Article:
Lecture Details :
Financial Theory (ECON 251)
According to the rational expectations hypothesis, traders know the probabilities of future events, and value uncertain future payoffs by discounting their expected value at the riskless rate of interest. Under this hypothesis the best predictor of a firm's valuation in the future is its stock price today. In one famous test of this hypothesis, it was found that detailed weather forecasts could not be used to improve on contemporaneous orange prices as a predictor of future orange prices, but that orange prices could improve contemporaneous weather forecasts. Under the rational expectations hypothesis you can infer more about the odds of corporate or sovereign bonds defaulting by looking at their prices than by reading about the financial condition of their issuers.
On the other hand, when discount rates rather than payoffs are uncertain, today's one year rate grossly overestimates the long run annualized rate. If today's one year interest rate is 4%, and if the one year interest rate follows a geometric random walk, then the value today of one dollar in T years is described in the long run by the hyperbolic function 1/ √T, which is much larger than the exponential function 1/(1.04)T, no matter what the constant K. Hyperbolic discounting is the term used to describe the tendency of animals and humans to value the distant future much more than would be implied by (exponentially) discounting at a constant rate such as 4%. Hyperbolic discounting can justify expenses taken today to improve the environment in 500 years that could not be justified under exponential discounting.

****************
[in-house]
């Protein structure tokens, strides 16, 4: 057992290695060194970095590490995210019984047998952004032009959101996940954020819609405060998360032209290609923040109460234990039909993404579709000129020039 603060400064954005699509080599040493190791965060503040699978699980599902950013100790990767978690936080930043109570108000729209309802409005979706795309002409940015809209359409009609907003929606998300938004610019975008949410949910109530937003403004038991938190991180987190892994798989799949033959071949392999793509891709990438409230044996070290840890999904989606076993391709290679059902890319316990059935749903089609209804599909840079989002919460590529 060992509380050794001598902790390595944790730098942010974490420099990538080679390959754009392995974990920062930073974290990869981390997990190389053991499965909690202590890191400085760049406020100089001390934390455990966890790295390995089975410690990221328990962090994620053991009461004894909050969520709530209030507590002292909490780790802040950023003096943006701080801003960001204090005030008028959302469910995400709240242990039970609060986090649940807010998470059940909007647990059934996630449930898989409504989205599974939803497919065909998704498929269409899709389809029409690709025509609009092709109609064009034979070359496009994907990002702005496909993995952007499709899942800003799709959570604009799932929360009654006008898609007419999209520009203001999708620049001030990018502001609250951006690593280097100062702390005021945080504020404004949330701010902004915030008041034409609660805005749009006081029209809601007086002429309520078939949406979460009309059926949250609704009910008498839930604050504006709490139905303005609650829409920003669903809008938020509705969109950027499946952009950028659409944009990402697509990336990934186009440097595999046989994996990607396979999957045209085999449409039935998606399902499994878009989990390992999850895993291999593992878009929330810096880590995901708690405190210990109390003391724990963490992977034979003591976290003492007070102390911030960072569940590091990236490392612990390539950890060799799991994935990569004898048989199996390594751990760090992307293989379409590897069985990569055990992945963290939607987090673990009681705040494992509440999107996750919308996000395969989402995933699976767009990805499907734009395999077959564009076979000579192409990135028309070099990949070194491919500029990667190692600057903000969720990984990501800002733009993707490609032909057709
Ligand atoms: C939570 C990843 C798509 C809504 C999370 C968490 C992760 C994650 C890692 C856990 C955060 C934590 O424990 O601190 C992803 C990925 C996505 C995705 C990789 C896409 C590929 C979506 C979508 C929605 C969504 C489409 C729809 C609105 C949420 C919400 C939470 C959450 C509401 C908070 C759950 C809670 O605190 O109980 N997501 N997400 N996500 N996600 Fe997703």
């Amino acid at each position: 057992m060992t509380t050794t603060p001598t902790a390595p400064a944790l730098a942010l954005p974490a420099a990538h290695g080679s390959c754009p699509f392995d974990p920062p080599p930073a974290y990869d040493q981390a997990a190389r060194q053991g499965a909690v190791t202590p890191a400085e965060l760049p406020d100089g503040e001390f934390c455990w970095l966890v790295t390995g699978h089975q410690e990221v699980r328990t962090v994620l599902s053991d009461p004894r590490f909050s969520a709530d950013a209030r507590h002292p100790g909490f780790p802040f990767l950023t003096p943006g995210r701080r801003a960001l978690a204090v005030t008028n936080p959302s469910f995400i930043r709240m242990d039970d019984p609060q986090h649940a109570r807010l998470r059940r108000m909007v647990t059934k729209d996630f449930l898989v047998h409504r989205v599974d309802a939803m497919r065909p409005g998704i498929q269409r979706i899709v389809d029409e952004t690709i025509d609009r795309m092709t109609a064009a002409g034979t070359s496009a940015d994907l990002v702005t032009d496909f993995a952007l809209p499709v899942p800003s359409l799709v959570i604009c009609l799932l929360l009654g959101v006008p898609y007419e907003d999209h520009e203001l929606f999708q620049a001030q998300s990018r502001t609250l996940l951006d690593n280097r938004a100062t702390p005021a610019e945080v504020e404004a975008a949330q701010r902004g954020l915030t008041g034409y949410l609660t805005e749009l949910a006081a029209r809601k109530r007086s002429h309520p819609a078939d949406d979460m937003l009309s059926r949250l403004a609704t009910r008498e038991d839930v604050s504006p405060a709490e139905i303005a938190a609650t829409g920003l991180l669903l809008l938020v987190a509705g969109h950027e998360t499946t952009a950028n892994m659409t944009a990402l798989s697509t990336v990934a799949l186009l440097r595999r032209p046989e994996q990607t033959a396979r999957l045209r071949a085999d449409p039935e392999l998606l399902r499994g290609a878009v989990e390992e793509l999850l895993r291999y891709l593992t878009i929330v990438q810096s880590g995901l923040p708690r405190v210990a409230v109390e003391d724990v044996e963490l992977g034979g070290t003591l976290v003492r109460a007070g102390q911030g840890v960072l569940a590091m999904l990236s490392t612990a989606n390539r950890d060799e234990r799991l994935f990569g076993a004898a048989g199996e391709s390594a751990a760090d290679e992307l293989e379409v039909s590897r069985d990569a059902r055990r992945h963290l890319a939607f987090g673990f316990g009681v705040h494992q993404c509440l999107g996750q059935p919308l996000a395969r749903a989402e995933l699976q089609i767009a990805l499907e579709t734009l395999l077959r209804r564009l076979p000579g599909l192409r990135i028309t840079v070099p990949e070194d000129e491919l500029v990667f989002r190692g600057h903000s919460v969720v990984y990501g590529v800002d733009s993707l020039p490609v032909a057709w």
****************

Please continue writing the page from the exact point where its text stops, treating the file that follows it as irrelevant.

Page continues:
Complete course materials are available at the Open Yale Courses website: http://open.yale.edu/courses
This course was recorded in Fall 2009.
Course Description :
This course attempts to explain the role and the importance of the financial system in the global economy. Rather than separating off the financial world from the rest of the economy, financial equilibrium is studied as an extension of economic equilibrium. The course also gives a picture of the kind of thinking and analysis done by hedge funds.
Other Resources :
Other Economics Courses
- Introductory Game Theory by University of Canterbury
- Econ 2450A Public Economics by Harvard
- Introduction to Economics,Fall 2011 by UC Berkeley
- The Federal Reserve and the Financial Crisis by University of Washington
- Intermediate Macroeconomic Theory by UC Berkeley
- Introductory Game Theory 2007 by University of Canterbury
- History of Economic Thought by University of Oregon
- Behavioral Finance by Other
- International Trade,Fall 2010 by UC Berkeley
- Environmental Economics and Policy,Fall 2011 by UC Berkeley
» check out the complete list of Economics lectures